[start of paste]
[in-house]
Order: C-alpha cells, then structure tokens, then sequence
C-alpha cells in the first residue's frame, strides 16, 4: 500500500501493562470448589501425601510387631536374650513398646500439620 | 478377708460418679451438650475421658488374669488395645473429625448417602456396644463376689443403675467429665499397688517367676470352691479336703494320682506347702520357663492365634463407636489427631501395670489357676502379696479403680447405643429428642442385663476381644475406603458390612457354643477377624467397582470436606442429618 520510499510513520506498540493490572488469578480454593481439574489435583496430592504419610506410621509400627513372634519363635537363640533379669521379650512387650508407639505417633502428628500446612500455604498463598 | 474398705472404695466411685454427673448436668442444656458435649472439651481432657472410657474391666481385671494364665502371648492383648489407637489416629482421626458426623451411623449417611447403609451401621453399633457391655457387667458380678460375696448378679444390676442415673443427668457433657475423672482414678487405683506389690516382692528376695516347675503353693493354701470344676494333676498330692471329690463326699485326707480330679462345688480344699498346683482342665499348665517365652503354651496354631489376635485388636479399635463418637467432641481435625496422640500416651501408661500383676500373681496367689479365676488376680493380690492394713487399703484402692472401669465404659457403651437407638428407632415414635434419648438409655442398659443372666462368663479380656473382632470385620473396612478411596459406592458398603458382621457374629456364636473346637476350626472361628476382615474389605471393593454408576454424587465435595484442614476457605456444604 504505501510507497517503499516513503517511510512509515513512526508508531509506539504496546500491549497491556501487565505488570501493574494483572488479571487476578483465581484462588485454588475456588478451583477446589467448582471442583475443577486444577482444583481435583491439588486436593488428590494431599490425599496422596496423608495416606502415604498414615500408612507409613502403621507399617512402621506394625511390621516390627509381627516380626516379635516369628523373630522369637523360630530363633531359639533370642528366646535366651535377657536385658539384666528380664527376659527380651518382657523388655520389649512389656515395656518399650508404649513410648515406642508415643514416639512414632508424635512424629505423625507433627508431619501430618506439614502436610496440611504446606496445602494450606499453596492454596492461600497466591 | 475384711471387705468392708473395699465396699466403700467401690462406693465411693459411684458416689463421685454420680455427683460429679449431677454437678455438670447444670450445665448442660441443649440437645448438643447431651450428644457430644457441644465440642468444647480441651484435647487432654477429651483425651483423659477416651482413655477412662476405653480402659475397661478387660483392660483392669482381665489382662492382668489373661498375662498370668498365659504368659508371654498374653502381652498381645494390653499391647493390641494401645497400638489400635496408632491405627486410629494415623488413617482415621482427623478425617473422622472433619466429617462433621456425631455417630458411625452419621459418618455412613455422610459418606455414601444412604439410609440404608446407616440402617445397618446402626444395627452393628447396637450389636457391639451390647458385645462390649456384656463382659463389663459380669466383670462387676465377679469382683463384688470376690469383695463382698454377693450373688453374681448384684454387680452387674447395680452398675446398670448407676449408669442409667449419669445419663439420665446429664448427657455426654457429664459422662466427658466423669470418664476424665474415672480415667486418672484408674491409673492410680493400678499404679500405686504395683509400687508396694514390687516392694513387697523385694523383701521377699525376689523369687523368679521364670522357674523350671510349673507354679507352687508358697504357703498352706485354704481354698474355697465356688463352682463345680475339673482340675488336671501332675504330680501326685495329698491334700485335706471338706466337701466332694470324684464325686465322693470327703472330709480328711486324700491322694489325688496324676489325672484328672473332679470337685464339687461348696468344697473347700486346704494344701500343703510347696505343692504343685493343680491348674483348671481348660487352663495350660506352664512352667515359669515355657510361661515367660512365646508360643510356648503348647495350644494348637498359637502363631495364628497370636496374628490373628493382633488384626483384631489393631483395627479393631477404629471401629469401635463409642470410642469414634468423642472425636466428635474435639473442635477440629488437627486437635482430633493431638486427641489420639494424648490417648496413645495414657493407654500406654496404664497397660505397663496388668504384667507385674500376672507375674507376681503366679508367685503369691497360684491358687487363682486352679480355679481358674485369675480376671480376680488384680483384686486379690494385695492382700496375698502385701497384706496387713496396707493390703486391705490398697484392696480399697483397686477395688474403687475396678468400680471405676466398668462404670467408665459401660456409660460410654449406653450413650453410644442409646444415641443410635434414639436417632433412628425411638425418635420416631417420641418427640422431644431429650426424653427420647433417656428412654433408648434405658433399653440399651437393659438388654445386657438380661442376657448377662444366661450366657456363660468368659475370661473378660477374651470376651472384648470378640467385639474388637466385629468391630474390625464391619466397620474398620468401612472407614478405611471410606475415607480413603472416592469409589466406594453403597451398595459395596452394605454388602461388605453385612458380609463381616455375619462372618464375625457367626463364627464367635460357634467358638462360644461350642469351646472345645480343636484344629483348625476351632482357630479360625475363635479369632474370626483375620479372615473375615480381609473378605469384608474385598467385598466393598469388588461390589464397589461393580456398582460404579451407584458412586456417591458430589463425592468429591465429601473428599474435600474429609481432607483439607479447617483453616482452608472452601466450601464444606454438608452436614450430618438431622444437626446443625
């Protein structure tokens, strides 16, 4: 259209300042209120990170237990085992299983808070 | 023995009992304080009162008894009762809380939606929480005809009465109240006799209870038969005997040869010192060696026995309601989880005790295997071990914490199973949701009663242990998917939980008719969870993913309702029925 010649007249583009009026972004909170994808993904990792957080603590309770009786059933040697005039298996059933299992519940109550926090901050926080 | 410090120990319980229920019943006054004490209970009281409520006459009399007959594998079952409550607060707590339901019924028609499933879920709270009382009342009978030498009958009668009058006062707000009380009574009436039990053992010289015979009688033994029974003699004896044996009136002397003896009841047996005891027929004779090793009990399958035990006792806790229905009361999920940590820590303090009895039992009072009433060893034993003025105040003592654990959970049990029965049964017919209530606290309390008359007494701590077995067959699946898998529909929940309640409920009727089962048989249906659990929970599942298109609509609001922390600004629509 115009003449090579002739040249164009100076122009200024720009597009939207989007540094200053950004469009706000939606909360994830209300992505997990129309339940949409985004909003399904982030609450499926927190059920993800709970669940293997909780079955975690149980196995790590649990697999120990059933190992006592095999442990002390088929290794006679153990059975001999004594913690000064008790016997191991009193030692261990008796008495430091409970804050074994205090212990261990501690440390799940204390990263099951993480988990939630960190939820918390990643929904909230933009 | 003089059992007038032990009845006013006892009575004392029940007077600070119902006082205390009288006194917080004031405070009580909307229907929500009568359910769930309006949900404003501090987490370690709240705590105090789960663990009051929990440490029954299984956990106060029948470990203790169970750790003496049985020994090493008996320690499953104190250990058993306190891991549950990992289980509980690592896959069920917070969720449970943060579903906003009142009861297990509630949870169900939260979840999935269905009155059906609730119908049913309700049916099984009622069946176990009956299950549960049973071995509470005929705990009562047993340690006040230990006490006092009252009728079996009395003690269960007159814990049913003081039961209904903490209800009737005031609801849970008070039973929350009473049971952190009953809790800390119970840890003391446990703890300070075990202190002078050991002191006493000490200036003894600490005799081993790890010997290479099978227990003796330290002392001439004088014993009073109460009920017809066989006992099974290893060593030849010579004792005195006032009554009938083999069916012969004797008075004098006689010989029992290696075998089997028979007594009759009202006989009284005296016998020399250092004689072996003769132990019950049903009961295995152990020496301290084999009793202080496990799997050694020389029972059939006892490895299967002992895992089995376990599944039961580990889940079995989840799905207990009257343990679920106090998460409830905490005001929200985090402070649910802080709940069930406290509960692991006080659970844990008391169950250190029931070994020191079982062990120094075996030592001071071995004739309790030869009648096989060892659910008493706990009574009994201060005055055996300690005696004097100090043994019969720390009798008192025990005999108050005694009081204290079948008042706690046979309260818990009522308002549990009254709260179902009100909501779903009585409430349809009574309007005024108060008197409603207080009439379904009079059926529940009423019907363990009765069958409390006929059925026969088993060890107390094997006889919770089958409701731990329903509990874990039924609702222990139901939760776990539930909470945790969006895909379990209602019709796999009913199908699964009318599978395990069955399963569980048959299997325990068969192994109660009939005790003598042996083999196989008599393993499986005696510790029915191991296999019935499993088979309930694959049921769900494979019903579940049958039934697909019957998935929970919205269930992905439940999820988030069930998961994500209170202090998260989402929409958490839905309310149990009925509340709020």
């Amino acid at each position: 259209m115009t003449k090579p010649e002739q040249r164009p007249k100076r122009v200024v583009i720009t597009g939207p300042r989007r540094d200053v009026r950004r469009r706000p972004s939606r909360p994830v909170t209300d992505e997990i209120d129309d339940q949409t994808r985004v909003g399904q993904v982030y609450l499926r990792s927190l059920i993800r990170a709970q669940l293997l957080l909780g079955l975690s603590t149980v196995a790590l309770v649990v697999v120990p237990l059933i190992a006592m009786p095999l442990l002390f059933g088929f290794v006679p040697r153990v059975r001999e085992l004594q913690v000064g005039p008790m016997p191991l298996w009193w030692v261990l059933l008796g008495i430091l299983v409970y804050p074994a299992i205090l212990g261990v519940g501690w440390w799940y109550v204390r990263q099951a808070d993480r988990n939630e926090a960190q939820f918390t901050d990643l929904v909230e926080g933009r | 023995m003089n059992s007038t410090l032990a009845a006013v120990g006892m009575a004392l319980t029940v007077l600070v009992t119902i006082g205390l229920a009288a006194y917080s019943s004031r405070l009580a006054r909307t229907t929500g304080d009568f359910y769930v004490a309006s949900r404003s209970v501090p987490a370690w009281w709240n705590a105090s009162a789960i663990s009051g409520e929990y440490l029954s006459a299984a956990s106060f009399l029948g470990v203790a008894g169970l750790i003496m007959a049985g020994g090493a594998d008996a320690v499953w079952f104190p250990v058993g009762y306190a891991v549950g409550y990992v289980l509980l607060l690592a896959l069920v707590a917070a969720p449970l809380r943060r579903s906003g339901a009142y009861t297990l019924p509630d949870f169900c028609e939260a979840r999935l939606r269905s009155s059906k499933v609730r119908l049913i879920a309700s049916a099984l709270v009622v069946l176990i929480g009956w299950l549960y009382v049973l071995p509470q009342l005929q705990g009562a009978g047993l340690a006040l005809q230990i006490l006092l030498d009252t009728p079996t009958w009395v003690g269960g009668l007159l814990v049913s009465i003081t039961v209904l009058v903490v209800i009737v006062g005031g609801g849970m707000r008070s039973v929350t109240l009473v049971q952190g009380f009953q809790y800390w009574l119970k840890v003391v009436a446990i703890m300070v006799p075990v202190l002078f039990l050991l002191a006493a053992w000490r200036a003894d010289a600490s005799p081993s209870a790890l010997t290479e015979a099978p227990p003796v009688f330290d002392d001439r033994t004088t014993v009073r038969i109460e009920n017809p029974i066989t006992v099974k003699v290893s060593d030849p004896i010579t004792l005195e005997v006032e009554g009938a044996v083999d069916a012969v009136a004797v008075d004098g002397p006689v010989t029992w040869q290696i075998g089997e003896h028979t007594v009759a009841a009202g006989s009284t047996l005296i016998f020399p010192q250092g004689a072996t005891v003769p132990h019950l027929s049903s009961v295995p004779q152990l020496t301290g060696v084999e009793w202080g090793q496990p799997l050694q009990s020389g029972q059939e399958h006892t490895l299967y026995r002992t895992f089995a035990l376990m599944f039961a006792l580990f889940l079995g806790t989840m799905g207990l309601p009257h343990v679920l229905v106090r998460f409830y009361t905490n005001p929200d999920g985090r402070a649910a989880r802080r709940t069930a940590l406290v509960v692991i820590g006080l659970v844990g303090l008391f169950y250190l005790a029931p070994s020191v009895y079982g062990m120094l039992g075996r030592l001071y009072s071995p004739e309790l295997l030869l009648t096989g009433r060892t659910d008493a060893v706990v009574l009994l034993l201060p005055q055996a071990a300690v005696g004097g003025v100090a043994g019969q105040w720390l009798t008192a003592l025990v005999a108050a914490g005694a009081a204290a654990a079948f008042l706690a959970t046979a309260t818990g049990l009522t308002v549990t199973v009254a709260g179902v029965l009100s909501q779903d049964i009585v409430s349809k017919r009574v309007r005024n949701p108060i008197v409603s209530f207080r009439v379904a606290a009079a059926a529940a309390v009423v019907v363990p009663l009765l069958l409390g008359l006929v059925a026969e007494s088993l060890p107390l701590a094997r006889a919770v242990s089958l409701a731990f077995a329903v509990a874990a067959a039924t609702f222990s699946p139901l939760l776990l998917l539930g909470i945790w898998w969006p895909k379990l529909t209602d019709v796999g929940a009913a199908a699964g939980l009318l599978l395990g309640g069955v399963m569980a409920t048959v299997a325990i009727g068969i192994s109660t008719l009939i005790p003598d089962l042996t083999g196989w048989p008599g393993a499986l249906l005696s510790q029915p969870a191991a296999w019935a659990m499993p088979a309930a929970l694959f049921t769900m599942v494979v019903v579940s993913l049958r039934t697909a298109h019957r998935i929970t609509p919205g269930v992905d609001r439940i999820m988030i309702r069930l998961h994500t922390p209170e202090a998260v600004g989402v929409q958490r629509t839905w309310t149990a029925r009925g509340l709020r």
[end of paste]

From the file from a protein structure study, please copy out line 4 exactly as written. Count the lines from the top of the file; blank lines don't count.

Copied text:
């Protein structure tokens, strides 16, 4: 259209300042209120990170237990085992299983808070 | 023995009992304080009162008894009762809380939606929480005809009465109240006799209870038969005997040869010192060696026995309601989880005790295997071990914490199973949701009663242990998917939980008719969870993913309702029925 010649007249583009009026972004909170994808993904990792957080603590309770009786059933040697005039298996059933299992519940109550926090901050926080 | 410090120990319980229920019943006054004490209970009281409520006459009399007959594998079952409550607060707590339901019924028609499933879920709270009382009342009978030498009958009668009058006062707000009380009574009436039990053992010289015979009688033994029974003699004896044996009136002397003896009841047996005891027929004779090793009990399958035990006792806790229905009361999920940590820590303090009895039992009072009433060893034993003025105040003592654990959970049990029965049964017919209530606290309390008359007494701590077995067959699946898998529909929940309640409920009727089962048989249906659990929970599942298109609509609001922390600004629509 115009003449090579002739040249164009100076122009200024720009597009939207989007540094200053950004469009706000939606909360994830209300992505997990129309339940949409985004909003399904982030609450499926927190059920993800709970669940293997909780079955975690149980196995790590649990697999120990059933190992006592095999442990002390088929290794006679153990059975001999004594913690000064008790016997191991009193030692261990008796008495430091409970804050074994205090212990261990501690440390799940204390990263099951993480988990939630960190939820918390990643929904909230933009 | 003089059992007038032990009845006013006892009575004392029940007077600070119902006082205390009288006194917080004031405070009580909307229907929500009568359910769930309006949900404003501090987490370690709240705590105090789960663990009051929990440490029954299984956990106060029948470990203790169970750790003496049985020994090493008996320690499953104190250990058993306190891991549950990992289980509980690592896959069920917070969720449970943060579903906003009142009861297990509630949870169900939260979840999935269905009155059906609730119908049913309700049916099984009622069946176990009956299950549960049973071995509470005929705990009562047993340690006040230990006490006092009252009728079996009395003690269960007159814990049913003081039961209904903490209800009737005031609801849970008070039973929350009473049971952190009953809790800390119970840890003391446990703890300070075990202190002078050991002191006493000490200036003894600490005799081993790890010997290479099978227990003796330290002392001439004088014993009073109460009920017809066989006992099974290893060593030849010579004792005195006032009554009938083999069916012969004797008075004098006689010989029992290696075998089997028979007594009759009202006989009284005296016998020399250092004689072996003769132990019950049903009961295995152990020496301290084999009793202080496990799997050694020389029972059939006892490895299967002992895992089995376990599944039961580990889940079995989840799905207990009257343990679920106090998460409830905490005001929200985090402070649910802080709940069930406290509960692991006080659970844990008391169950250190029931070994020191079982062990120094075996030592001071071995004739309790030869009648096989060892659910008493706990009574009994201060005055055996300690005696004097100090043994019969720390009798008192025990005999108050005694009081204290079948008042706690046979309260818990009522308002549990009254709260179902009100909501779903009585409430349809009574309007005024108060008197409603207080009439379904009079059926529940009423019907363990009765069958409390006929059925026969088993060890107390094997006889919770089958409701731990329903509990874990039924609702222990139901939760776990539930909470945790969006895909379990209602019709796999009913199908699964009318599978395990069955399963569980048959299997325990068969192994109660009939005790003598042996083999196989008599393993499986005696510790029915191991296999019935499993088979309930694959049921769900494979019903579940049958039934697909019957998935929970919205269930992905439940999820988030069930998961994500209170202090998260989402929409958490839905309310149990009925509340709020």